Scavenger hunts are a great way to get your kids exploring, but how can you create a scavenger hunt in winter? Here, Rebecca McCalla, Director at the outdoor supplier Little Adventure Shop, shows you how to plan a fun scavenger hunt in the colder weather.
When winter comes around, it might be tempting to stay cosy in front of the TV, but as we all know getting outside and keeping your kids active is beneficial for both children and parents! So, finding pastimes that encourage your children to get outside and explore is really beneficial.
So, how can you plan a scavenger hunt that will still be enticing and fun even when it’s cold and rainy outside? Here, we’ll go through some ideas. There are basically two types of scavenger hunt — ones that involve finding as many items as you can (e.g. pinecones and leaves) in a period of time; this is great for young children.
Then, the other type of scavenger hunt or treasure hunt which takes a bit more planning, is where you place clues around your garden or house and your kids solve them to reach a treat at the end. This kind of activity is ideal for keeping older children engaged and occupied. That’s your basic introduction to scavenger hunts, and here are some more ideas to get you started:
Create a nature scavenger hunt
Using the winter landscape, you can plan a scavenger hunt that will encourage your kids to find different things in nature. Items that they could look for include leaf skeletons, pieces of bark, evergreen leaves or trees, fallen pinecones, and animal prints on the ground.
This will get your little ones focussed and warm by running around and exploring their surroundings. Once they find all the objects, make sure you reward them with a tasty snack or, if you’re feeling strong, maybe even a piggy-back ride back to the car! This is a great way for your children to start learning about nature and the seasons. If you’re planning on being outside for a while, make sure that your little ones are kitted out for the activity, with plenty of layers, waterproof coats and trousers to keep them dry.
Try imaginary treasure hunts
In winter it can be harder to plan a treasure hunt as there are less noticeable features in nature than in summer. So, if you’re struggling to find your nature items, you can expand the hunt by using imaginary things. For instance, if your children are excited by pirates, you can encourage them to look for ‘shipwrecks’, made out of fallen logs and trees. Or they might look for ‘fairy houses’ which could be a fold in the roots of a tree. This can be a fun way to explore while using their imaginations, and this type of scavenger hunt will make a bleak wintery day much more exciting. Adapt it to what your kids are interested in, for example you might look for the footprints of their favourite book and TV characters.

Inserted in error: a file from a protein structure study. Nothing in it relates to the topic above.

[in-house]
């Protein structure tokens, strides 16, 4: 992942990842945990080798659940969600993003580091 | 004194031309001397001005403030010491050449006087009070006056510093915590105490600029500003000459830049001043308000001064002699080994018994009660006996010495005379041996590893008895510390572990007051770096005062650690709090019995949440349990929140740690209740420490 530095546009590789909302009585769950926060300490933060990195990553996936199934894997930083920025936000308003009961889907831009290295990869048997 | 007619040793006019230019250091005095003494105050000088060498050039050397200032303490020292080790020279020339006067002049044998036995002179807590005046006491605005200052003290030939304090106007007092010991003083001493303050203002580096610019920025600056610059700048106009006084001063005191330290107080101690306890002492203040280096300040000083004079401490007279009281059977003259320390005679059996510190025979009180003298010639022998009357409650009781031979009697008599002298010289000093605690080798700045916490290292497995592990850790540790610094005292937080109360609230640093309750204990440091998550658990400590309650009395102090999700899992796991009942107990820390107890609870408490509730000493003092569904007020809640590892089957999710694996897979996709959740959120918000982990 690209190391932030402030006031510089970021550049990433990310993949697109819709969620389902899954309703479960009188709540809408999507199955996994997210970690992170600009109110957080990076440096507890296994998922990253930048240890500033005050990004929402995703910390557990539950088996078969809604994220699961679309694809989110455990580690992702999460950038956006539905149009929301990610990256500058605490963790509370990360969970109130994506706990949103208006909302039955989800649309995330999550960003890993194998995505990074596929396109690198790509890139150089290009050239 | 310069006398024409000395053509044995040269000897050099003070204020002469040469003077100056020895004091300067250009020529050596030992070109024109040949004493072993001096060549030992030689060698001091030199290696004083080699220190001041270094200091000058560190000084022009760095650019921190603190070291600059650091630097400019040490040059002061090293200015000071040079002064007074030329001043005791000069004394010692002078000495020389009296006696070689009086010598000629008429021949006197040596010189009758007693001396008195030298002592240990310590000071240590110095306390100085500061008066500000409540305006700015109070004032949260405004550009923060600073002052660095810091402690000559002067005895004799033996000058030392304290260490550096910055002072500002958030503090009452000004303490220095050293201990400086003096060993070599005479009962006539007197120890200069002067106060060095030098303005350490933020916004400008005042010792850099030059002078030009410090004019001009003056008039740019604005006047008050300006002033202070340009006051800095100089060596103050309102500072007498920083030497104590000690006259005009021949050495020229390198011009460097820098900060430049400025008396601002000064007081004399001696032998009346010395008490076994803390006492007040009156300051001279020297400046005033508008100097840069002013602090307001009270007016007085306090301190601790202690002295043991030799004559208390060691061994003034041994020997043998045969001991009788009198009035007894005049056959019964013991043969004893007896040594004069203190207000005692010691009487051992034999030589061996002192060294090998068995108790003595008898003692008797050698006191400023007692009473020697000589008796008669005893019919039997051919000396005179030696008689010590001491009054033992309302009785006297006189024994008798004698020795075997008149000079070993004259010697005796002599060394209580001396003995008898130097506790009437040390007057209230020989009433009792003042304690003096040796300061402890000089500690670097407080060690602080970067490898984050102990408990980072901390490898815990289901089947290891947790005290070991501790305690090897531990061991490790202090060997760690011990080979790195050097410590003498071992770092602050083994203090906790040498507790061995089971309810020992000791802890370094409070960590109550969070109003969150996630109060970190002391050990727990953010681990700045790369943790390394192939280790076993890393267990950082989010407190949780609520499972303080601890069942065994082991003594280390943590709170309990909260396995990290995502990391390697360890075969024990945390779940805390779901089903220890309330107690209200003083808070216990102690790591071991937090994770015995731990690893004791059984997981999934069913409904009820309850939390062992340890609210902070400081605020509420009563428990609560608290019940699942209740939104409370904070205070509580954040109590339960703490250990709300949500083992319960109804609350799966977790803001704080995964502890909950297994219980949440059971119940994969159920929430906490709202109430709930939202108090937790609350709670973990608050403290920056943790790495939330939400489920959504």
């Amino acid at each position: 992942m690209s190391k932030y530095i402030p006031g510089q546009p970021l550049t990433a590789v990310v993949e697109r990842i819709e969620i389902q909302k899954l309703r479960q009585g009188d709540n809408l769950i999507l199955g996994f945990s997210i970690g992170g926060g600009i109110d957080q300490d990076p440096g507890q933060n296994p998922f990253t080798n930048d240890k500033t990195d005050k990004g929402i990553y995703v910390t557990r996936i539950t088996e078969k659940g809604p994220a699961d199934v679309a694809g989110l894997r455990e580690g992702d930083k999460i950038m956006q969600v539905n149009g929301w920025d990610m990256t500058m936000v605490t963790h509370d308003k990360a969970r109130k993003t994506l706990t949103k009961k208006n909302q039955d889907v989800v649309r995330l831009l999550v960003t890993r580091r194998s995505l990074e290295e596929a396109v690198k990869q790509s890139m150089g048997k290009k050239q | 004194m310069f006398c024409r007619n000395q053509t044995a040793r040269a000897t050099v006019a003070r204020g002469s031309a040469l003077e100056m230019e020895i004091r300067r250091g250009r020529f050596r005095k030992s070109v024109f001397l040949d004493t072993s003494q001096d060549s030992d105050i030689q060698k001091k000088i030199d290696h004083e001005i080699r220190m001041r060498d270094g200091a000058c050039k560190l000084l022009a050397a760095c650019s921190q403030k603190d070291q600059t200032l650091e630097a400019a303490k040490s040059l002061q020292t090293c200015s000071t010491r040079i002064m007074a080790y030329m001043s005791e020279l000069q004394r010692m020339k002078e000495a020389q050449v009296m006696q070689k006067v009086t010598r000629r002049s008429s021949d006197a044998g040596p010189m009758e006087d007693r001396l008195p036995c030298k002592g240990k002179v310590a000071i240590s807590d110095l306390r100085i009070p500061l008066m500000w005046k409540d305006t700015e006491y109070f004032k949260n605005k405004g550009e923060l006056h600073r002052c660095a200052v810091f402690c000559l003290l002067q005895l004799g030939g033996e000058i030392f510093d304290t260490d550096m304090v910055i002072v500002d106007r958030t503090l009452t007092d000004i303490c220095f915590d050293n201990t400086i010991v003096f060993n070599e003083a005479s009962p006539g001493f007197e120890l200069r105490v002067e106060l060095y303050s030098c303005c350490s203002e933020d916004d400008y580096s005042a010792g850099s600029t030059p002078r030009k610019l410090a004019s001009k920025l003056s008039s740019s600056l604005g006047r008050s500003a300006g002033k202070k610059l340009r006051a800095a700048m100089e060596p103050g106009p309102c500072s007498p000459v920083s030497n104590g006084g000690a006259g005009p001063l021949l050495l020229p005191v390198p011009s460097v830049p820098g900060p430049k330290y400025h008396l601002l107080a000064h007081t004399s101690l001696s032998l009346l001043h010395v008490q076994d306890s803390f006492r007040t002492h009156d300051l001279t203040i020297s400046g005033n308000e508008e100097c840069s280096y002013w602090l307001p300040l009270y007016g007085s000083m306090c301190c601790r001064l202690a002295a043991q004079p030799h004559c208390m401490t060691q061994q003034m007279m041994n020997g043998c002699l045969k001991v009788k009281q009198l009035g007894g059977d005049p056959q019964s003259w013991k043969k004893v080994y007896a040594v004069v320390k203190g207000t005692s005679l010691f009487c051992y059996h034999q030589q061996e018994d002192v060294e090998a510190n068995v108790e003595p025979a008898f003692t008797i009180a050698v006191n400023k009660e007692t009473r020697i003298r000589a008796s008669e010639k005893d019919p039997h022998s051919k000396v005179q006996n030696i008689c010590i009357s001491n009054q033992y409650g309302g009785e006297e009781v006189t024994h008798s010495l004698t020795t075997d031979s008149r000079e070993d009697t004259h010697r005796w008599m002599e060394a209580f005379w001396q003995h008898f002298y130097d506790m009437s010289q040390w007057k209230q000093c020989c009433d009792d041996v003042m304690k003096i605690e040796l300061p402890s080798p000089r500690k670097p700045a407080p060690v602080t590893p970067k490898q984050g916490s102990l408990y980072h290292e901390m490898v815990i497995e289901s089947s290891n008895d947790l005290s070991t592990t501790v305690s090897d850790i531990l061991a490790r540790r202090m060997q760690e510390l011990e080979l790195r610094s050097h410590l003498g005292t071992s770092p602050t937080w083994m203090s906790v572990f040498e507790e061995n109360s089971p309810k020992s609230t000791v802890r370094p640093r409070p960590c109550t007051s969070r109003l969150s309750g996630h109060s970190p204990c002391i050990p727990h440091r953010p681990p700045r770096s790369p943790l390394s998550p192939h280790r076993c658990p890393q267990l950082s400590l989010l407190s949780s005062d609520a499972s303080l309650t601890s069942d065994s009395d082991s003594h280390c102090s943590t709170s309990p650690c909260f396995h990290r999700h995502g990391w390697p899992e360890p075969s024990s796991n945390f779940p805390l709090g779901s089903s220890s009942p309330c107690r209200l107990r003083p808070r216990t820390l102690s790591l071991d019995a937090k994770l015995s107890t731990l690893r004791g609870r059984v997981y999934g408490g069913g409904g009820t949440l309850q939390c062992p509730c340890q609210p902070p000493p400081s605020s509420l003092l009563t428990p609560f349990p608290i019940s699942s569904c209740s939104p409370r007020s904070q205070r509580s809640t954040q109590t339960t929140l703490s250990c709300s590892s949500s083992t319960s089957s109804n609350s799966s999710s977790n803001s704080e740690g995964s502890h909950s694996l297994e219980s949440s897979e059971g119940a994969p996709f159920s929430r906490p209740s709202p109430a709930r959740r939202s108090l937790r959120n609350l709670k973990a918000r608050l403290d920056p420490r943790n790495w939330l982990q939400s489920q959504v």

Hide and seek meets scavenger hunt
Another creative idea is to plan a hide and seek scavenger hunt. This works really well if your children are around 7 years of age or older. Give them ten minutes to hide themselves and to leave a trail of little clues to help you to find them. They might make arrows and crosses out of sticks to keep you on the right track. Of course, you’ll have to pretend you can’t hear the giggling or the “shushing”!
Create some Christmas clues
To get you and your kids in the Christmas spirit, you might want to create some Christmas clues to hide around the garden. This way, your kids can solve little riddles that will help them find the next clue — this gets them to solve problems, and it also builds excitement about the prize they’ll get at the end. You might write some Christmas-themed riddles and hide them with some festive sweets. Start them off by giving them one clue, and then let them find the others.
Keep your scavenger hunt inside
If the weather is very rainy or cold, you might not fancy venturing outdoors to look for clues and treasure, but you can still do this activity inside. Take your clues and hide them around the house. It can help to designate a certain floor or room if your kids are younger, as the whole house can be tricky to tackle for very little ones. If your kids are too young to read riddles, you can also create a very simple treasure hunt by giving them verbal clues like “where do you like to have your bedtime story read to you”.
There are so many ideas to pick from when organising a winter scavenger hunt, and it’s a great activity to encourage your kids to be mentally and physically active. Venture outside, or create a simple treasure hunt in your house, and use these tips to create the ideal winter scavenger hunt.